Category Archives: * Editing choices

We all speak the same language – or do we?

If you think that editing gets complex as you have to keep track of individual “house styles” versus APA or MLA Style, versus Chicago Style, and so on — imagine adding another layer to the complexity as you need to keep track of Canadian English versus American English, versus British and even Australian.

You may not be dealing with differences in pronunciation, since you’re editing words on the page, but there are plenty of alternate spellings to keep track of, and even alternate words for the same thing.

Most people are aware of the “-our” words in Canada and Britain (flavour, saviour, behaviour, and so on) compared to the American versions (flavor, savior, behavior). But there are many more differences than that.

For example, think of the American lyrics, “I’ve been working on the railroad, all the livelong day.” Do you realize that in Canada you’d technically need to sing, “I’ve been working on the railway”? And as a Canadian, I remember driving in the U.S. and asking a gas station attendant if I could use the “washroom,” and getting a blank look. In most places I’ve visited in that country, they don’t use that word, but say it right out: “bathroom.” If I’d been in Britain, I might have had to use “toilet,” and in Australia, “comfort station.”

This is why, if you’re going to be editing materials from other English-speaking countries — which is more and more likely in the internet age — it’s very important to use the right dictionaries. You may have to amass quite a collection. And since even dictionaries from the same country will vary to some degree, you’ll want to establish ahead of time, with your client, which one is going to be the standard for the project.

The same thing will likely apply to style guides, and you’ll need to investigate whether, say, the Chicago Manual could properly be applied to a manuscript you receive from Australia. If your client wants you to conform to a guide that reflects Australian style, you’ll need to get some sort of access to that guide.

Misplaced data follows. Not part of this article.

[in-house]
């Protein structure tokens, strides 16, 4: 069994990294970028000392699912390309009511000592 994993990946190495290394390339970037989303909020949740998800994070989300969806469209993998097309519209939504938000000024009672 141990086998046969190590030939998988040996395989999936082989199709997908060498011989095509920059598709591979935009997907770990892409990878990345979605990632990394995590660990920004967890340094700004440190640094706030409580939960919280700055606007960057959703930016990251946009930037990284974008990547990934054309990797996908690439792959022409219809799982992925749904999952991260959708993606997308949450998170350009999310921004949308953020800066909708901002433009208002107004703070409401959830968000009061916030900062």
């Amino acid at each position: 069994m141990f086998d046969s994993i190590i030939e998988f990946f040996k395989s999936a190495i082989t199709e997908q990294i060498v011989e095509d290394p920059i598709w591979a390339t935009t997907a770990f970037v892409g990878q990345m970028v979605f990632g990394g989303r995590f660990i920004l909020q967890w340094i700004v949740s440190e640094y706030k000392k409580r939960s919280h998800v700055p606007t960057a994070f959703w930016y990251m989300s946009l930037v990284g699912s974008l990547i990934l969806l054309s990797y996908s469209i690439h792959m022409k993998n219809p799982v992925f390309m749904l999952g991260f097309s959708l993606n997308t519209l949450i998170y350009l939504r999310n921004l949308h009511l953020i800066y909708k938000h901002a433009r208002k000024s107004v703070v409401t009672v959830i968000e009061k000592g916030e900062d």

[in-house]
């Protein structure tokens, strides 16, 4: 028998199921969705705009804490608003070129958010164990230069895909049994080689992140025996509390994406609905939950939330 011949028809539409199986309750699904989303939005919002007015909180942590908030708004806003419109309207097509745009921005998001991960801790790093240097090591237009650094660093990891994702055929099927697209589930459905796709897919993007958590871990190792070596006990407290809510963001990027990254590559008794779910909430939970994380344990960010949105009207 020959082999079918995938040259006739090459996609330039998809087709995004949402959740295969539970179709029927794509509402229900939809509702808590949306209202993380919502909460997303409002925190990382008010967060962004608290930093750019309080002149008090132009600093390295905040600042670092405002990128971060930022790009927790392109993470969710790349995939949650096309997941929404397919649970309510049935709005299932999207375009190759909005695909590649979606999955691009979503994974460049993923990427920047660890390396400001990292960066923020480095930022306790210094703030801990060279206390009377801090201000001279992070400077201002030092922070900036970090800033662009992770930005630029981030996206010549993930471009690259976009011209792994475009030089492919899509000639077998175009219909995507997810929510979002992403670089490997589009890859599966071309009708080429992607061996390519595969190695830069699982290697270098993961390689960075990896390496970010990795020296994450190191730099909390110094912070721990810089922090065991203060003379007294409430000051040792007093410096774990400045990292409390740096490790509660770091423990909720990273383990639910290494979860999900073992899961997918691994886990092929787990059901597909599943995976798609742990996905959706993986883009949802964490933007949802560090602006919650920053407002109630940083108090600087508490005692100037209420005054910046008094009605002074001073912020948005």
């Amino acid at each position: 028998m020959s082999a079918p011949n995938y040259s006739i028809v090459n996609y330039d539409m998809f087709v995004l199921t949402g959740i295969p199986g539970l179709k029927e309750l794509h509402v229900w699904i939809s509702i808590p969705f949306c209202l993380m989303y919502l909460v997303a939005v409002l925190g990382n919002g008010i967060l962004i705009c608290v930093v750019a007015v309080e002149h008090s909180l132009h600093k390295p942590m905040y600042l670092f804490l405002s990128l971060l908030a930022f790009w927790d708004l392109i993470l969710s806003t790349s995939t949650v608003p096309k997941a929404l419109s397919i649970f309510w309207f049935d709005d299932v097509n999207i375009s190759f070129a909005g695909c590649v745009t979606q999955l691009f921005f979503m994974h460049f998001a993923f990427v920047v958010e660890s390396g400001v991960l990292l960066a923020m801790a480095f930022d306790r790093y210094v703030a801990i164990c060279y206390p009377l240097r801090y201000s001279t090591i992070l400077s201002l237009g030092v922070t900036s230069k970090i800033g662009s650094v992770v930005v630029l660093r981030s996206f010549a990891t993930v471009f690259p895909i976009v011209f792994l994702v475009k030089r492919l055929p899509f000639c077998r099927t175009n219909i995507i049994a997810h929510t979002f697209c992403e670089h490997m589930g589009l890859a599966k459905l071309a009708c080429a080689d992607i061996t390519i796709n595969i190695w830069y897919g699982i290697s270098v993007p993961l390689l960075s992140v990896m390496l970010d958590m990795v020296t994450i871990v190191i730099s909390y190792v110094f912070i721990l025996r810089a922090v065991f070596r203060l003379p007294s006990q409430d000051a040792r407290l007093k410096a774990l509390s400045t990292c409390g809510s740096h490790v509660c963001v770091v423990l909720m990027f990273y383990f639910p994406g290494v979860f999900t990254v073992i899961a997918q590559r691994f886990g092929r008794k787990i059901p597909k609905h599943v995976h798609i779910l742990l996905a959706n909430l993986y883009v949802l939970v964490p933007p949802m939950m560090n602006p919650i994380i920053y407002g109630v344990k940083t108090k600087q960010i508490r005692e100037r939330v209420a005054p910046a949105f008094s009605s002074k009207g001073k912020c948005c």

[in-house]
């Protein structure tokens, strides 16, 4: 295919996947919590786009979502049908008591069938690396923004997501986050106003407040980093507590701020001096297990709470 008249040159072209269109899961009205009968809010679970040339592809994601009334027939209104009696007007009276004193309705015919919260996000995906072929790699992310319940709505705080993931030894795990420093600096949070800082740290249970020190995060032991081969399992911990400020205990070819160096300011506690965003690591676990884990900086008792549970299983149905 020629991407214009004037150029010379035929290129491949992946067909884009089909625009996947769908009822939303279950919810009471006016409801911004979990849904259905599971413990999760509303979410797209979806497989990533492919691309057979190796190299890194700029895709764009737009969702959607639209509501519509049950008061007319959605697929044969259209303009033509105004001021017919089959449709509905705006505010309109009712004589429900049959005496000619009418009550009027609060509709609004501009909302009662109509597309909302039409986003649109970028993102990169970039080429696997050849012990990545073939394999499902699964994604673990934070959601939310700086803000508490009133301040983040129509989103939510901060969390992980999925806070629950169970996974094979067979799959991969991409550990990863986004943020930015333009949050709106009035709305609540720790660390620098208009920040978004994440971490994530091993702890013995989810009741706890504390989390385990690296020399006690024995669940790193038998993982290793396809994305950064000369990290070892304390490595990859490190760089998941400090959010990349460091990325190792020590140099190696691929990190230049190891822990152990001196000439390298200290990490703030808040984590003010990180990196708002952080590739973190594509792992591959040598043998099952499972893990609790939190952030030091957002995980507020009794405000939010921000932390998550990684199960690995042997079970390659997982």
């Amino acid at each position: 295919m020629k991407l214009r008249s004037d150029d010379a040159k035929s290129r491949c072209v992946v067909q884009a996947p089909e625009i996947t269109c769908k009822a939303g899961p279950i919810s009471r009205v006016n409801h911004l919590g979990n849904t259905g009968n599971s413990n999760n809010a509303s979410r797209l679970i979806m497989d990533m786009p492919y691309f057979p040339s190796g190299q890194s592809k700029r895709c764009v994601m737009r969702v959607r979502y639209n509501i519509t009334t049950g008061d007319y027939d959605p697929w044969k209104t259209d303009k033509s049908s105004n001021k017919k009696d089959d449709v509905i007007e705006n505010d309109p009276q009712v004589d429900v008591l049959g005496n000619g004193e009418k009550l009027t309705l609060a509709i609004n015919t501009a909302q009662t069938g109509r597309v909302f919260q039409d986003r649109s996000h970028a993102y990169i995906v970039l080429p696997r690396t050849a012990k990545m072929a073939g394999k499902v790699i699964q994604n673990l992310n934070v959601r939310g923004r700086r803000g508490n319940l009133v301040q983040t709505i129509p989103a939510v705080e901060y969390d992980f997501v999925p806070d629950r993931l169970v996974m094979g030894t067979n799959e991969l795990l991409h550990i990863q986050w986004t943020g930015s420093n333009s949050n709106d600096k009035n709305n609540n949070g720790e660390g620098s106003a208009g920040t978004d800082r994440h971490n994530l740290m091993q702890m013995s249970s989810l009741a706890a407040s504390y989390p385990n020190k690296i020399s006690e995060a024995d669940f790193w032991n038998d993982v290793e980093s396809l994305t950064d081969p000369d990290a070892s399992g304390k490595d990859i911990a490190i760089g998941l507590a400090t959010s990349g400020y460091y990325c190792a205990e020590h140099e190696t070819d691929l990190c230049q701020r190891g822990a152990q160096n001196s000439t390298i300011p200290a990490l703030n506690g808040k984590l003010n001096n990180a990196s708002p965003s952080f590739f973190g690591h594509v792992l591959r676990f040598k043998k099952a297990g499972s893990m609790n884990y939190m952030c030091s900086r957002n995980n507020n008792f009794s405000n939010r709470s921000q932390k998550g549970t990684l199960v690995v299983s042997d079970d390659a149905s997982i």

We may all be able to read each other’s books and other writings, because we all still do speak the same language. But these regional and national differences in grammar and spelling (and even, in some cases, punctuation) are very real. And we’ll ignore them at our peril.

Advertisements

Leave a comment

Filed under * Editing choices, * Style tips

This, that, and the other reason for the Oxford Comma

I have to say that I’m very happy when I read this post, from Tomato Nation, about why we need the Oxford Comma.

That’s the comma which, in a long list of things, either comes before the second last thing or — in some people’s view — does not get inserted there, so that the last two things in the list don’t have a comma between them.

An example of such a list would be, say, a list of colours: red, orange, green, blue, indigo, and violet. The Oxford Comma is the one between indigo and violet. Those who are opposed to this usage would do the list like this: red, orange, green, blue, indigo and violet.

The fight between the pro- and anti-Oxford camps has been long and sometimes full of rage. The trend these days seems to be to remove the comma, so if I’m editing in a style that goes that way, I try to comply. I suspect this goes with the current trend to try to remove as many commas as possible while retaining the sense of the sentence.

But if left on my own (or in my own writing), I will always use the Oxford Comma, because as far as I’m concerned, it fulfills the requirement of good editing and writing: it makes things unambiguous and clear.

Take a list of pairs of things. Here’s how such a list would look without the Oxford comma:

A cup and saucer, knife and fork, cream and sugar and bowl and platter.

I suppose the anti-Oxford people would say that it’s still clear that “bowl and platter” are one entity, separate from “cream and sugar;” otherwise there wouldn’t be that “and” between them. But there are other sentences, with several things in a list, that are much less clear.

When I was a kid in grade 7, I worked this out for myself, having no idea there was any controversy about it. I decided that I would use a comma after every item prior to the last one, to make it absolutely clear which items were individual entities. I wouldn’t risk anyone confusing the last two items as one thing. It seemed so logical to me that I wasn’t even aware that it could be disputed.

As I said, when I’m editing I follow the style chosen by the writer or, more often, the publisher or organization putting out the document. But whenever I’m allowed to have my own way, I go with the choice that makes things clearer. At least I know I’m not alone.

4 Comments

Filed under * Editing choices